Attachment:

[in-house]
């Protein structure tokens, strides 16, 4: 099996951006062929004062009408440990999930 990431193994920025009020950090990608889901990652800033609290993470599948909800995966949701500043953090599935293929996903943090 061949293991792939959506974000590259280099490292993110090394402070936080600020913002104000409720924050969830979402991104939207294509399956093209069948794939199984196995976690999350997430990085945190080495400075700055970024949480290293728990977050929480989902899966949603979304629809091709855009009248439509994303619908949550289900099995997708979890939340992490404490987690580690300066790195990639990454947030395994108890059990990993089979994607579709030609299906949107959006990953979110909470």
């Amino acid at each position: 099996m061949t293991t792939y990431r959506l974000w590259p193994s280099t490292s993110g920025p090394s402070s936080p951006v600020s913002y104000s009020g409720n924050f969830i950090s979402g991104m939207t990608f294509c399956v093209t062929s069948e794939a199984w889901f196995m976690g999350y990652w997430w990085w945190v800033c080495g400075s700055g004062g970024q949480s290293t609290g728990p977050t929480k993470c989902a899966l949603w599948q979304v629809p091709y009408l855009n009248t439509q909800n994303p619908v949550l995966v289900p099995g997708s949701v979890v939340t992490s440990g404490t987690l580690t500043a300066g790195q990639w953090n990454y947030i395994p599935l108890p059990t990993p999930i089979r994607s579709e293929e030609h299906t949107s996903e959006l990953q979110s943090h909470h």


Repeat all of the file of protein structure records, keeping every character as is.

[in-house]
């Protein structure tokens, strides 16, 4: 099996951006062929004062009408440990999930 990431193994920025009020950090990608889901990652800033609290993470599948909800995966949701500043953090599935293929996903943090 061949293991792939959506974000590259280099490292993110090394402070936080600020913002104000409720924050969830979402991104939207294509399956093209069948794939199984196995976690999350997430990085945190080495400075700055970024949480290293728990977050929480989902899966949603979304629809091709855009009248439509994303619908949550289900099995997708979890939340992490404490987690580690300066790195990639990454947030395994108890059990990993089979994607579709030609299906949107959006990953979110909470």
């Amino acid at each position: 099996m061949t293991t792939y990431r959506l974000w590259p193994s280099t490292s993110g920025p090394s402070s936080p951006v600020s913002y104000s009020g409720n924050f969830i950090s979402g991104m939207t990608f294509c399956v093209t062929s069948e794939a199984w889901f196995m976690g999350y990652w997430w990085w945190v800033c080495g400075s700055g004062g970024q949480s290293t609290g728990p977050t929480k993470c989902a899966l949603w599948q979304v629809p091709y009408l855009n009248t439509q909800n994303p619908v949550l995966v289900p099995g997708s949701v979890v939340t992490s440990g404490t987690l580690t500043a300066g790195q990639w953090n990454y947030i395994p599935l108890p059990t990993p999930i089979r994607s579709e293929e030609h299906t949107s996903e959006l990953q979110s943090h909470h």